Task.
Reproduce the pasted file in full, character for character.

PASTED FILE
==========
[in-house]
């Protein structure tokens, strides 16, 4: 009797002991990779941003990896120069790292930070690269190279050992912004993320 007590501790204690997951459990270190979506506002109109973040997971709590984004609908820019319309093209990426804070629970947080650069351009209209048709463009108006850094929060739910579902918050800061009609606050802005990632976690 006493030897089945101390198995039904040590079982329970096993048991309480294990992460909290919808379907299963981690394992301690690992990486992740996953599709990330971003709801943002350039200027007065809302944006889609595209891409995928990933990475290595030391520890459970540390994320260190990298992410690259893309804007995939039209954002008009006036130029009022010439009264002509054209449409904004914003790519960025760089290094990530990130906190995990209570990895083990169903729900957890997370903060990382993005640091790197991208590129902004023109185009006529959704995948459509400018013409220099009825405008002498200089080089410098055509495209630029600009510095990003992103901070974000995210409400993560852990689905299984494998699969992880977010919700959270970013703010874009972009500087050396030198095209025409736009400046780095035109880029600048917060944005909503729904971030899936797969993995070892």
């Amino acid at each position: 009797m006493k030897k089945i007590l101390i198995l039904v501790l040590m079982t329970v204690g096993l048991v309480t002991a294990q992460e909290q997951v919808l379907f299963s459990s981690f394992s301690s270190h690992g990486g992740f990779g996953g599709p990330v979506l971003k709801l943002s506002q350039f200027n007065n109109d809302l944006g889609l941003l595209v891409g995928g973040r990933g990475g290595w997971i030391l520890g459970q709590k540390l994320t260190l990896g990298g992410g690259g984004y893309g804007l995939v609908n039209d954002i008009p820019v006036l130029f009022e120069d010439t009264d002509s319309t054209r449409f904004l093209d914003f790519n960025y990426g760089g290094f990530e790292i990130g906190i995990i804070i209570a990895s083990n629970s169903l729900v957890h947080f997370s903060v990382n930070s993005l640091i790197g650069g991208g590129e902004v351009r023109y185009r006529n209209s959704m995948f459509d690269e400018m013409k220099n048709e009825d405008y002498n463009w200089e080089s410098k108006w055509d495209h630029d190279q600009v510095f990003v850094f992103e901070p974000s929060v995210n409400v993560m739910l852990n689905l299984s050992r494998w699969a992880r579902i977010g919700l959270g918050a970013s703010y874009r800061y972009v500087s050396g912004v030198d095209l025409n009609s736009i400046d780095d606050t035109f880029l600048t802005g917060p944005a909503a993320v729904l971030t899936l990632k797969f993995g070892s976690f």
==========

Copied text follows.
[in-house]
């Protein structure tokens, strides 16, 4: 009797002991990779941003990896120069790292930070690269190279050992912004993320 007590501790204690997951459990270190979506506002109109973040997971709590984004609908820019319309093209990426804070629970947080650069351009209209048709463009108006850094929060739910579902918050800061009609606050802005990632976690 006493030897089945101390198995039904040590079982329970096993048991309480294990992460909290919808379907299963981690394992301690690992990486992740996953599709990330971003709801943002350039200027007065809302944006889609595209891409995928990933990475290595030391520890459970540390994320260190990298992410690259893309804007995939039209954002008009006036130029009022010439009264002509054209449409904004914003790519960025760089290094990530990130906190995990209570990895083990169903729900957890997370903060990382993005640091790197991208590129902004023109185009006529959704995948459509400018013409220099009825405008002498200089080089410098055509495209630029600009510095990003992103901070974000995210409400993560852990689905299984494998699969992880977010919700959270970013703010874009972009500087050396030198095209025409736009400046780095035109880029600048917060944005909503729904971030899936797969993995070892």
């Amino acid at each position: 009797m006493k030897k089945i007590l101390i198995l039904v501790l040590m079982t329970v204690g096993l048991v309480t002991a294990q992460e909290q997951v919808l379907f299963s459990s981690f394992s301690s270190h690992g990486g992740f990779g996953g599709p990330v979506l971003k709801l943002s506002q350039f200027n007065n109109d809302l944006g889609l941003l595209v891409g995928g973040r990933g990475g290595w997971i030391l520890g459970q709590k540390l994320t260190l990896g990298g992410g690259g984004y893309g804007l995939v609908n039209d954002i008009p820019v006036l130029f009022e120069d010439t009264d002509s319309t054209r449409f904004l093209d914003f790519n960025y990426g760089g290094f990530e790292i990130g906190i995990i804070i209570a990895s083990n629970s169903l729900v957890h947080f997370s903060v990382n930070s993005l640091i790197g650069g991208g590129e902004v351009r023109y185009r006529n209209s959704m995948f459509d690269e400018m013409k220099n048709e009825d405008y002498n463009w200089e080089s410098k108006w055509d495209h630029d190279q600009v510095f990003v850094f992103e901070p974000s929060v995210n409400v993560m739910l852990n689905l299984s050992r494998w699969a992880r579902i977010g919700l959270g918050a970013s703010y874009r800061y972009v500087s050396g912004v030198d095209l025409n009609s736009i400046d780095d606050t035109f880029l600048t802005g917060p944005a909503a993320v729904l971030t899936l990632k797969f993995g070892s976690f």